The term "Proctor in Admiralty" applies to lawyers entitled to represent clients in maritime litigation. Originally derived from the Roman word "Procurator," when the Roman word was translated into English, the term "Proctor" was used by the Admiralty Courts set up in England in the 13th century. Those courts had jurisdiction over disputes within the Royal Navy as well as purely commercial maritime matters.
The designation of being a "Proctor" was continued in the American colonies. After an attorney passed the bar examination, an additional bar exam was required for attorneys who wished to practice Admiralty or Patent law. Over time, the requirement of a separate bar exam for Admiralty law was eliminiate.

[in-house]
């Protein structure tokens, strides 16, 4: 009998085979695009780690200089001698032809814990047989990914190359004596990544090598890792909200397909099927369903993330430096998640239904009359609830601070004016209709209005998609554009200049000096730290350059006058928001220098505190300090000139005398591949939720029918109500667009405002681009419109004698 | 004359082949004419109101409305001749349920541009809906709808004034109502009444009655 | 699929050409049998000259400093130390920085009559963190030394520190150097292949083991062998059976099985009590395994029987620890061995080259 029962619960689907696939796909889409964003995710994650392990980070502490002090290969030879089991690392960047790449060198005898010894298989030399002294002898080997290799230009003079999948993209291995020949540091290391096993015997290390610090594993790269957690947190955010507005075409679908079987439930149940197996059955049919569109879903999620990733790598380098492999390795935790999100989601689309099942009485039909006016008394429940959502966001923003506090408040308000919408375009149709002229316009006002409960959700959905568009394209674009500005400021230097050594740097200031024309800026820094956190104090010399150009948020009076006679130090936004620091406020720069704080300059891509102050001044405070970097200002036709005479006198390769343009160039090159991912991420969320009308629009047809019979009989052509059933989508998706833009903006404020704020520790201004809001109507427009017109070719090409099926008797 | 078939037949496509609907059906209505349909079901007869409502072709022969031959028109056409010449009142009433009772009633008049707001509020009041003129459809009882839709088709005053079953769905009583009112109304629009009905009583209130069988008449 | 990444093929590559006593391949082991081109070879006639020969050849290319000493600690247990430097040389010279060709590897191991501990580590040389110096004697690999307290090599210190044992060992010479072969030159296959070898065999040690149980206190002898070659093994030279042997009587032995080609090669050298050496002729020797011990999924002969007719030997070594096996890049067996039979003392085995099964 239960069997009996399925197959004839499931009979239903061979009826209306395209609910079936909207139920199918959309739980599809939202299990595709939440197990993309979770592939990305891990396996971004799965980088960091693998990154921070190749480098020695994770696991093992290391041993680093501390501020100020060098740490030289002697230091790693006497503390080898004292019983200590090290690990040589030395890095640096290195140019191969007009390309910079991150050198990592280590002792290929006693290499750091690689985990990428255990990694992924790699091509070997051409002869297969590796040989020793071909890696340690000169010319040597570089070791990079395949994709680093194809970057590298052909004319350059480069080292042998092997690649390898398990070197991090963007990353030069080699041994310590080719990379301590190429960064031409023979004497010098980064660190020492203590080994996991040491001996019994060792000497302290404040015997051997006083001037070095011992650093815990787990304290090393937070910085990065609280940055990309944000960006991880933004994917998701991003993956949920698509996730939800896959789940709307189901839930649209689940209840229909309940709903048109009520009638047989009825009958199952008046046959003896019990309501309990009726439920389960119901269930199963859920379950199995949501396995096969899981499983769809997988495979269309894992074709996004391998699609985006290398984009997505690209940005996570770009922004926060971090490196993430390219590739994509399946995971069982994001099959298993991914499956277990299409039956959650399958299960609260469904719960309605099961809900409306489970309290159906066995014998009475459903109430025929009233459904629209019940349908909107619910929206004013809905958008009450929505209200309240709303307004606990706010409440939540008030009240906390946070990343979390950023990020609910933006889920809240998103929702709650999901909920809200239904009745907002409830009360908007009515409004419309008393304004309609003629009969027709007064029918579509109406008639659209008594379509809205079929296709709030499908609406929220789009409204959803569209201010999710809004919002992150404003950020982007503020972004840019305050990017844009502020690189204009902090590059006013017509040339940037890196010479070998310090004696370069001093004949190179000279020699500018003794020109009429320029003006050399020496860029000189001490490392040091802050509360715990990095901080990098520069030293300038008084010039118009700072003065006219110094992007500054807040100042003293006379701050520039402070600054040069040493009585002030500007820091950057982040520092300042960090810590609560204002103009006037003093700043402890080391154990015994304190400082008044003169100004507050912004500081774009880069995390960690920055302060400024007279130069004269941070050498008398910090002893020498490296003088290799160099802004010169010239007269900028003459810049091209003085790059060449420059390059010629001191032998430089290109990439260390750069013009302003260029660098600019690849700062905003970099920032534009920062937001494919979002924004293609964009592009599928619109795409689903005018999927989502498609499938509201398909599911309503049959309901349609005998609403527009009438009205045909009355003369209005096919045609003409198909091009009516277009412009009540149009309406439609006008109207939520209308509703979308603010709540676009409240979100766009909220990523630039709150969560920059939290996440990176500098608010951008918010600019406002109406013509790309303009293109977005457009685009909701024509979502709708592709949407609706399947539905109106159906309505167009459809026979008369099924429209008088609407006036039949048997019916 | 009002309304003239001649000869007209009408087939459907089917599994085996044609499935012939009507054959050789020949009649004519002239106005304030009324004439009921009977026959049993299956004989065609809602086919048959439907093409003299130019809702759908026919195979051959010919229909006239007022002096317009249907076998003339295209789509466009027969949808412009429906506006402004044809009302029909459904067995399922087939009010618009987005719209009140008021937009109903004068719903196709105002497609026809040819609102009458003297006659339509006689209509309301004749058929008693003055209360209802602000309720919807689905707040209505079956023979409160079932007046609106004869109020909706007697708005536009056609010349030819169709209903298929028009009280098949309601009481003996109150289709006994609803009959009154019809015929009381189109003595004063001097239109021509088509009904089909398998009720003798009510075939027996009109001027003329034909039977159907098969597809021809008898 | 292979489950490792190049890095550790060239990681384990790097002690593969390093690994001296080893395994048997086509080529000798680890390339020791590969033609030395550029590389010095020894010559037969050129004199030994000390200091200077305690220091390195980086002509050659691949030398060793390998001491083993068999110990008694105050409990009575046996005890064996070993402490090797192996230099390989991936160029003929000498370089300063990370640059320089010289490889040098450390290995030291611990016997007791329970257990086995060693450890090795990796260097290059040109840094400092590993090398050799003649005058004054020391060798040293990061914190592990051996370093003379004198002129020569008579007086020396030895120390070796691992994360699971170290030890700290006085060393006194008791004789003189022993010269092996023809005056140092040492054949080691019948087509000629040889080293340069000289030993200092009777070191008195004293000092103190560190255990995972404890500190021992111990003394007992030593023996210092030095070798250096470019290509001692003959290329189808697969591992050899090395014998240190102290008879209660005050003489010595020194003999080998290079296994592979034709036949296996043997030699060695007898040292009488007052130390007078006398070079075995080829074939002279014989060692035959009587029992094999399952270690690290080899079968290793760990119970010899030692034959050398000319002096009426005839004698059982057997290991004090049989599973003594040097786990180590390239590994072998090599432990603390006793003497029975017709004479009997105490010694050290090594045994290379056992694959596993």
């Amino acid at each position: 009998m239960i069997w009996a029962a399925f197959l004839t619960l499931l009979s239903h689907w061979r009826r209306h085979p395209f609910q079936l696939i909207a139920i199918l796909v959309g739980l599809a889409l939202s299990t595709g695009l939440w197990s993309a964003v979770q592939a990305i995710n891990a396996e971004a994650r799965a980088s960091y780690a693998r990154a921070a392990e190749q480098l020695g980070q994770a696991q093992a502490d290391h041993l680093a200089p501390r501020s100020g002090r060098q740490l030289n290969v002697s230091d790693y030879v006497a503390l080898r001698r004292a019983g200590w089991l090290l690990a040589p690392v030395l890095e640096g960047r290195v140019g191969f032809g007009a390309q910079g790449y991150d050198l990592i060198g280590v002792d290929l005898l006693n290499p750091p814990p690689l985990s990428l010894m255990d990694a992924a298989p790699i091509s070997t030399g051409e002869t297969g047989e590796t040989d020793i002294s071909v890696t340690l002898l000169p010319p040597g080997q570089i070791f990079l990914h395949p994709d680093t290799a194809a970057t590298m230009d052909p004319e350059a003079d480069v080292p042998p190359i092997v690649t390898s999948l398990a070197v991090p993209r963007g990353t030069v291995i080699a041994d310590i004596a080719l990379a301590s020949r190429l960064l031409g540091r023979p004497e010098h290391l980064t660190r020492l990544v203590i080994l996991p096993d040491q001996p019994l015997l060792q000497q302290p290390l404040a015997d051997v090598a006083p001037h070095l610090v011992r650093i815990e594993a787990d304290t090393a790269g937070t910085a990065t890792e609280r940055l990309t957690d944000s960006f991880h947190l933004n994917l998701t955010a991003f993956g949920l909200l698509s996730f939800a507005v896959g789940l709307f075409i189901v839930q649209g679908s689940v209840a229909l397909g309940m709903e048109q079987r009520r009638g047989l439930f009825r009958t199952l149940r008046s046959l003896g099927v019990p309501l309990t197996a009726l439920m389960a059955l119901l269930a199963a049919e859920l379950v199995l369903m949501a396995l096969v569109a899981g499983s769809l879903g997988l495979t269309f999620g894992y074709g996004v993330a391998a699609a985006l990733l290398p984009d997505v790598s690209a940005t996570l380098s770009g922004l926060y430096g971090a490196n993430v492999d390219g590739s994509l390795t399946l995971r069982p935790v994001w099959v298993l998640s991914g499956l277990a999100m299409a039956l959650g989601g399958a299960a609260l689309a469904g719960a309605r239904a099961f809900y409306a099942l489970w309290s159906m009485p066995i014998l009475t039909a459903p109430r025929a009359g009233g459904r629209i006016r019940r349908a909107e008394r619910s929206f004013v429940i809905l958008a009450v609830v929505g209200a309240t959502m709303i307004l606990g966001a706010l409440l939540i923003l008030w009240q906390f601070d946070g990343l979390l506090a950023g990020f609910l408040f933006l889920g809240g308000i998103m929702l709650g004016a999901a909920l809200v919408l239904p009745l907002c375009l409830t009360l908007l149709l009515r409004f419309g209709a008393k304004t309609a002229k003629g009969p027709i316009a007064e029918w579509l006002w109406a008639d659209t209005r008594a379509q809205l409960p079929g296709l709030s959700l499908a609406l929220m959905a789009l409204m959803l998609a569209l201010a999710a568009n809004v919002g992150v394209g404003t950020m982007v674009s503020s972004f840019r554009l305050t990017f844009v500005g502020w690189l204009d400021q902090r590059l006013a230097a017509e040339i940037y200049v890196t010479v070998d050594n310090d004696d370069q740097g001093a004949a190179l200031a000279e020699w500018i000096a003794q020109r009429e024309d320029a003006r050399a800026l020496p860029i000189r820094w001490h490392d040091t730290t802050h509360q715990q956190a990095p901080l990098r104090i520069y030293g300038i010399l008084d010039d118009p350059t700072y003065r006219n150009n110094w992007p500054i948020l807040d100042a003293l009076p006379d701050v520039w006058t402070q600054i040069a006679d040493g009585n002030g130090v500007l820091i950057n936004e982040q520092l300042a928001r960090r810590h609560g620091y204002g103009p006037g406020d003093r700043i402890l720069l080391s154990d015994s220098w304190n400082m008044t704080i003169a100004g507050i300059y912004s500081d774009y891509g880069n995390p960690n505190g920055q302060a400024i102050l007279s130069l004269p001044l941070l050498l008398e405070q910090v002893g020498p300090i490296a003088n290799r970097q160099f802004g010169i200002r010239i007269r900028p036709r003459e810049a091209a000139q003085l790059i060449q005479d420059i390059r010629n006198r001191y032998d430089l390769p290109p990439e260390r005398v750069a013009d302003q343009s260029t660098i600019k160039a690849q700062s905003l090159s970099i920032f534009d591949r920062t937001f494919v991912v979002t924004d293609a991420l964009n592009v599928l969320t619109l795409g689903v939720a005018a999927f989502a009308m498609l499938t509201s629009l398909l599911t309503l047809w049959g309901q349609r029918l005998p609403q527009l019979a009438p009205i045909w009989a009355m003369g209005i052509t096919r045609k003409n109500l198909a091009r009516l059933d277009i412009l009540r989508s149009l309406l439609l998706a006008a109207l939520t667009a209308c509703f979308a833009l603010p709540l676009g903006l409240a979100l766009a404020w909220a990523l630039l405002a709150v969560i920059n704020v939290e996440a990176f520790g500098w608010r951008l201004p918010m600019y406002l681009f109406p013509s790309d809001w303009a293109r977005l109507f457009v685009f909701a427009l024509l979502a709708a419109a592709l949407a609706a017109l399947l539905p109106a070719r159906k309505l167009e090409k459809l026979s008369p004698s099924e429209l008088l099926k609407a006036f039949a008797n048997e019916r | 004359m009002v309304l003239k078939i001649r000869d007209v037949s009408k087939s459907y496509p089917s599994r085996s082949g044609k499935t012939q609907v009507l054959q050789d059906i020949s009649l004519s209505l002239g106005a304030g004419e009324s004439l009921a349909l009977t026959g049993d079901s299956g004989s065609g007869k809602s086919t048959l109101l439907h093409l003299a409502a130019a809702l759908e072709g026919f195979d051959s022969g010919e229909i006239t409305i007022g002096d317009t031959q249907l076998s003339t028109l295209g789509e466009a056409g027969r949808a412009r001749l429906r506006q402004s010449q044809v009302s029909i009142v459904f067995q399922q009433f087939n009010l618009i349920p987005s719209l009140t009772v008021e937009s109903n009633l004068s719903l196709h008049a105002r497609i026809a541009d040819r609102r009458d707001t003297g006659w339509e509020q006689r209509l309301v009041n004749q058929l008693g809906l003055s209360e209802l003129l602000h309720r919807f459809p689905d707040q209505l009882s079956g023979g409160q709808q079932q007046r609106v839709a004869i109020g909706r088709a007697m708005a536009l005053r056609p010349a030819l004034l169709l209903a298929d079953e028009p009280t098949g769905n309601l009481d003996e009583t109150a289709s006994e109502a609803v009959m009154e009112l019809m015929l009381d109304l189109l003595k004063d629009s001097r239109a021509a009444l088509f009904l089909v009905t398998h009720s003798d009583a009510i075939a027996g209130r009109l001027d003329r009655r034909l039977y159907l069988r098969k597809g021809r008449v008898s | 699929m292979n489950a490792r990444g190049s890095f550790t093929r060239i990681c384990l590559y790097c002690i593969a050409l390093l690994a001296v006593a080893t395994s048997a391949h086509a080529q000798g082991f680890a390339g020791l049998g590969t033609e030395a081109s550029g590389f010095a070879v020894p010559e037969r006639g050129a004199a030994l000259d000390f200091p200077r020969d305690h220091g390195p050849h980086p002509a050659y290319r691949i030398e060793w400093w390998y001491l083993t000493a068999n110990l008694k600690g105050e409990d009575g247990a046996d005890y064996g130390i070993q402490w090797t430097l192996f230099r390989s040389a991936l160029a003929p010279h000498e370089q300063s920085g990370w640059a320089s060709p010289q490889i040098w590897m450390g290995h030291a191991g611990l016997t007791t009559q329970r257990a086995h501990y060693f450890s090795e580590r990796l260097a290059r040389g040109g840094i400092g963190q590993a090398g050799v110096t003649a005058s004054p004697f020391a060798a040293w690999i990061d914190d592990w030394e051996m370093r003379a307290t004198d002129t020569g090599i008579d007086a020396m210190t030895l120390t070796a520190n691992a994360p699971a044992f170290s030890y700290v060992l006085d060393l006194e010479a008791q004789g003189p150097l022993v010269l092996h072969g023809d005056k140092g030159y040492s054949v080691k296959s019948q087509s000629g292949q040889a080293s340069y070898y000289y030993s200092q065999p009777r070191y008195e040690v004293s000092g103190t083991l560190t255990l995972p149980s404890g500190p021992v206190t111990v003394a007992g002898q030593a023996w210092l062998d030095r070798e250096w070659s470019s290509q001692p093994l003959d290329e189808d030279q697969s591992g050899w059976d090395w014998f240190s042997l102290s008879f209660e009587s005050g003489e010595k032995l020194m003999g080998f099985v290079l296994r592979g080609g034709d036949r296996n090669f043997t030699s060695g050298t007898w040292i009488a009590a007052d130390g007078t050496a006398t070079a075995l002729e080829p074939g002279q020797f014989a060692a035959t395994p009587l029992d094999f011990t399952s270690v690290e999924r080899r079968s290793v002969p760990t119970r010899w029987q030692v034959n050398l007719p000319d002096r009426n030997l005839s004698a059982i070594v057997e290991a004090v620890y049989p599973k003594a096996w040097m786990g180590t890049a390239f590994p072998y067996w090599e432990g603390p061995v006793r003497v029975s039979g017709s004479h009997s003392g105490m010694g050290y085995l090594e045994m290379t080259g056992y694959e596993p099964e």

Earning the designation as a "Proctor in Admiralty" typically requires at least six (6) years practicing in the federal court system and only after the recommendation of two existing Proctor's in Admiralty to a peer review committee who evaluates a variety of factors including the applicants litigation experience, speaking engagements, publications, and contribution to the field of maritime law.
The designation of "Proctor" was used in the federal court system in the United States until 1966 when the Admiralty Rules and the Federal Rules of Civil Procedure were unified. Although the term "Proctor" is no longer in official usage, many associations use the term to distinguish their members as practicing maritime attorneys.
Read more about finding Maritime Lawyers in the United States.
Maritime Law Association of the U.S. - Grants the designation as a "Proctor" in order "to designate the most distinguished class of membership for practicing maritime attorneys."
This article was last updated on Tuesday, December 31, 2019.